BY BILL PHILLIPS
There were plenty of answers to questions Thursday night except for the one question everyone wanted answered: When can we go home?
Cariboo fire evacuees, many of them heading into their second week of refugee life, didn’t get a specific answer to that question at a townhall meeting in Prince George Thursday. It’s not that anyone was being vague, it’s that the fires that have ravaged the central interior of the province are incredibly unpredictable.
“It’s hard to say,” said Mark Hamm, deputy fire centre manager at the Cariboo Fire Centre. “It’s incredibly dry, it could take weeks … This is really an unprecedented event. To have so many fires all at once. We were just overwhelmed. It’s the same throughout the province. We were as prepared as we could have been I think.”
Hamm said the Cariboo Fire Centre was did its usual preparation for the fire season, not knowing it would be hit with a huge number of fires in one day … July 7.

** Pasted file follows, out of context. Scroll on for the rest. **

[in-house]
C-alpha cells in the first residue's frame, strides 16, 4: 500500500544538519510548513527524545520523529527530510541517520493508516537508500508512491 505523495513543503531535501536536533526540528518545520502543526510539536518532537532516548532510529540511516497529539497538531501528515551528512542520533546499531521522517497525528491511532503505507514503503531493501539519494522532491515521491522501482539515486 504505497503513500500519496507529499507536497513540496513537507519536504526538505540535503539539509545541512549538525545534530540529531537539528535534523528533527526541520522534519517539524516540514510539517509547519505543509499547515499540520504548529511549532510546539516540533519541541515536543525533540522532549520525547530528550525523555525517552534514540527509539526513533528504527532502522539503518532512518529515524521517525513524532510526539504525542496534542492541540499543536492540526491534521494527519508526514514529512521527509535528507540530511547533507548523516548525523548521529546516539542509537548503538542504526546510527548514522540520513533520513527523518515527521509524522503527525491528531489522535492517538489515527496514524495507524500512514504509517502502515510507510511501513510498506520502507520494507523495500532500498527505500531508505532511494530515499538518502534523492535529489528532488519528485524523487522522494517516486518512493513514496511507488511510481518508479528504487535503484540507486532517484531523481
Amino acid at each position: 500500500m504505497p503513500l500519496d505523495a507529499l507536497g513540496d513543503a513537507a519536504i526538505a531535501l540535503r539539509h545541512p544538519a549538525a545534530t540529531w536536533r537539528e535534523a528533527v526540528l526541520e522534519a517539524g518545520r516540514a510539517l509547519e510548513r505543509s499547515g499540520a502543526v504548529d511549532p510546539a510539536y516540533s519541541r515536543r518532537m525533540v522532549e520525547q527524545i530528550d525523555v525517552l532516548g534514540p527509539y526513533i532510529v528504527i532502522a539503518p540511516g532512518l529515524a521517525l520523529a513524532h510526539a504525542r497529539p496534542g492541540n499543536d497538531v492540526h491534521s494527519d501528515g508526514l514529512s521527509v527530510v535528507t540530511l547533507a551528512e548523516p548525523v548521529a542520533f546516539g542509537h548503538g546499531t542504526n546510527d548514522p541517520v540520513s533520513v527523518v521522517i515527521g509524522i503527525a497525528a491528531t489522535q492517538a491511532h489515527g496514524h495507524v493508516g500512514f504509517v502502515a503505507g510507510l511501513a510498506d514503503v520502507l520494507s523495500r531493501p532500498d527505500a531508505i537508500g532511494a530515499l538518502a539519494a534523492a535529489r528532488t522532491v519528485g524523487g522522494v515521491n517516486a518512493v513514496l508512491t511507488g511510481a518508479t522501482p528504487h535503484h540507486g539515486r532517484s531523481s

Hamm said even though the fires are large and threatening communities, the Wildfire Service isn’t going to call on the general public to man the fire lines. That should be done by professional firefighters, he said, even though people are pitching in.
“We’ve got ranchers fighting fires, First Nations members are fighting fires on reserve. Industry people are responding to fires … That’s not how it’s supposed to happen, though,” Hamm said. “Where we’re not ready to go just yet, is to hire emergency firefighters.”
He said the Wildfire Service is getting help from other provinces.
“The reason we don’t want to go to the emergency firefighters, yet, is because of safety,” he said. “We don’t want to see anyone hurt or killed on the fire line.”
Down the road have a fire management plan, which involves fuel management treatment, fuel breaks in the forest.
“I think you’ll see a lot more support for that kind of work after a year like this,” said Hamm.